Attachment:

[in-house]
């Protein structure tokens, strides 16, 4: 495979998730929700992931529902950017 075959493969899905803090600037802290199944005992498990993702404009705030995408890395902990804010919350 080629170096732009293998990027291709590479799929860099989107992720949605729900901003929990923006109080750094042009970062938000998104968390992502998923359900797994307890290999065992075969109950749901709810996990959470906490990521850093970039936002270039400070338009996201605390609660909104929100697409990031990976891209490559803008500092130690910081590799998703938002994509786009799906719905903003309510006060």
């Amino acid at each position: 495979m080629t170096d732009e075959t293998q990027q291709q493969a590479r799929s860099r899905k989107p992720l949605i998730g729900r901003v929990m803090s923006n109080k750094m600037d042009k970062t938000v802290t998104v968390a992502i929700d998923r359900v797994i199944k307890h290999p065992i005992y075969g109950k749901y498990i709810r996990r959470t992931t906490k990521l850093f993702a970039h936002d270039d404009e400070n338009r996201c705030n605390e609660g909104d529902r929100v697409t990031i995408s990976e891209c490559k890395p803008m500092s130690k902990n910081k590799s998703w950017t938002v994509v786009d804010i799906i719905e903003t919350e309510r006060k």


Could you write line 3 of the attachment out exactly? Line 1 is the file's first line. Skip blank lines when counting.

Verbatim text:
């Amino acid at each position: 495979m080629t170096d732009e075959t293998q990027q291709q493969a590479r799929s860099r899905k989107p992720l949605i998730g729900r901003v929990m803090s923006n109080k750094m600037d042009k970062t938000v802290t998104v968390a992502i929700d998923r359900v797994i199944k307890h290999p065992i005992y075969g109950k749901y498990i709810r996990r959470t992931t906490k990521l850093f993702a970039h936002d270039d404009e400070n338009r996201c705030n605390e609660g909104d529902r929100v697409t990031i995408s990976e891209c490559k890395p803008m500092s130690k902990n910081k590799s998703w950017t938002v994509v786009d804010i799906i719905e903003t919350e309510r006060k």